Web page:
Posted on November 9, 2020 by Sue Puckeridge and Elaine Yeo

Liability as an Occupier of Public Land and Effective Warning Signs

The ownership and control of public land is varied.  It may be owned and managed by a local council, or owned by the Council and managed by the private sector. Alternatively it may be owned by the State government and managed by the Council. These differing scenarios give rise to difficult questions of liability in negligence in the event of an accident.

The recent decision of the Court of Appeal in Coffs Harbour City Council v Polglase [2020] NSWCA 265 confirms that the focus for the purposes of establishing liability under the Civil Liability Act 2005 (CL Act)  is on control and management and not occupation or ownership.

The case also discusses what is required for a risk warning under s s5M of the CL Act to be effective.  This section provides that a duty of care is not owed to a person engaging in a recreational activity where the risk of that activity is the subject of a risk warning. The issue was whether a warning sign adequately warned of ‘the general nature of the particular risk’ under s5M(5) of the CL Act. The Court held that the warning sign was not adequate.

Background

Coffs Harbour City Council v Polglase [2020] NSWCA 265 involved an appeal by the Council against a decision of the Supreme Court which found that the Council and the Coffs Harbour Coast State Park Trust (Trust) were liable in negligence for personal injury suffered by a five year old boy who fell through the railing of the Coffs Harbour Jetty in September 2011.

The railing consisted of a top rail and middle rail and a kerb and contained large gaps.  A general warning sign stating that the jetty may be hazardous had been erected at the entrance of the jetty.

The jetty had originally been owned by the State government and has been listed as a heritage item on the State Heritage Register since 1988.  It was built in 1892 and restored by the State Government, with the consent of the Council.

Restoration works on the jetty were completed in October 1997 and the jetty was opened to the public. It was handed over to the Council in 2002.  On the same day the State government reserved the land on which the jetty was partly located for “public purposes: Port Facilities and Services” and created a reserve trust in respect of this land under the Crown Lands Act 1989.  It appointed the Trust as the trustee of the reserve trust.  The Council had been appointed in 2000 to manage the affairs of the Trust.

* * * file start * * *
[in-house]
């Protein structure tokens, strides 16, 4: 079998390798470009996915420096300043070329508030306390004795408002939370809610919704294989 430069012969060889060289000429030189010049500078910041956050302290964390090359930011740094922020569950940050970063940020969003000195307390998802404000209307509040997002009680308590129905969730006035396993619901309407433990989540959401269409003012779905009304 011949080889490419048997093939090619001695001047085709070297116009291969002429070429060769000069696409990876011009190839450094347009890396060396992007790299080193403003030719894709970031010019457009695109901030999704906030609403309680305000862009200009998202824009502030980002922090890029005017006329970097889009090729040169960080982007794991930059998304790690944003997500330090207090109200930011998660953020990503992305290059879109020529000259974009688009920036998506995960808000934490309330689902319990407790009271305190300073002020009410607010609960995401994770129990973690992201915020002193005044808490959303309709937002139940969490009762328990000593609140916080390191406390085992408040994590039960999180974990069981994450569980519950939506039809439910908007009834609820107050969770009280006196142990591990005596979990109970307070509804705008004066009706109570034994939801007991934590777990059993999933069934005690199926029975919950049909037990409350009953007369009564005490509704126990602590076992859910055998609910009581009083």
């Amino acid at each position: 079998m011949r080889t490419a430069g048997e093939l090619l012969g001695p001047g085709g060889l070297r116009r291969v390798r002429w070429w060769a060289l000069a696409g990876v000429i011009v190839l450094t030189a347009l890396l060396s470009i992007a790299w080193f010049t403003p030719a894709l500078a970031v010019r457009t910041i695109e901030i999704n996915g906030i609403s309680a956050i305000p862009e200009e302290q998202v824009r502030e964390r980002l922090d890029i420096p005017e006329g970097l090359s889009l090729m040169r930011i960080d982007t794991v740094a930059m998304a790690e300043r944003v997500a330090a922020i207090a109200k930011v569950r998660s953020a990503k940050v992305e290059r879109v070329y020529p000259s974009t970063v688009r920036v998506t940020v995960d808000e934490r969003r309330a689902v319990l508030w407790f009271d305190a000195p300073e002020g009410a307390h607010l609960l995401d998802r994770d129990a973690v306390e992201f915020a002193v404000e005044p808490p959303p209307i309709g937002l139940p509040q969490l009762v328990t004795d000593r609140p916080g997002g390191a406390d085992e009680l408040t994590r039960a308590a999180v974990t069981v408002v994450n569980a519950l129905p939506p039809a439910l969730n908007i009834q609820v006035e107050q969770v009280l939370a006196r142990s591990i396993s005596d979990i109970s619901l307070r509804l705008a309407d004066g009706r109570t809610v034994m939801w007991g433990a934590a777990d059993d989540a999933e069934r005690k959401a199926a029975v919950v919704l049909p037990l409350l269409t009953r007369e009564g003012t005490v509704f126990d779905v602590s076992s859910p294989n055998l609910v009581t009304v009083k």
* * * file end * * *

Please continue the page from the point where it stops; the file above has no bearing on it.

Prior to handover, the Council had been concerned about the possibility of injury arising from jumping or diving from the jetty but it had agreed to accept responsibility for the jetty if it was restored to a safe state by the State government.  Legal arrangements were put in place regarding Council’s legal responsibilities.  Further, the evidence before the Court showed that between October 1997 and the date of the accident there were 4 accidents involving young children falling through the railing.

The Council and the Trust were sued as occupier and the State Government was sued as a former occupier.

Duty of Care

The Court of Appeal unanimously dismissed the appeal and held that:

  • the Council and the Trust breached their duty of care owed by reason of having the the control and management of the jetty from the time it was handed over to the Council in 2002;
  • the State could not be said to have control or management of the jetty at the time of the accident and therefore was not liable.

The Court of Appeal relied on earlier decisions in support of its view that the provisions of the now repealed Crown Lands Act 1989, deeming the fee simple to be vested in the Trust did not result in the Trust owning the land for the purposes of the law of negligence.  The land remained Crown land and the jetty was at all times located on land vested in the State.

Leeming J, with whom the other judges agreed, held that what is important to establish a duty of care is actual or de facto control and management of the public land, rather than ownership or occupation of the land. While control and management may not be sufficient to establish a duty of care, it will generally not be possible to establish the duty unless these elements exist.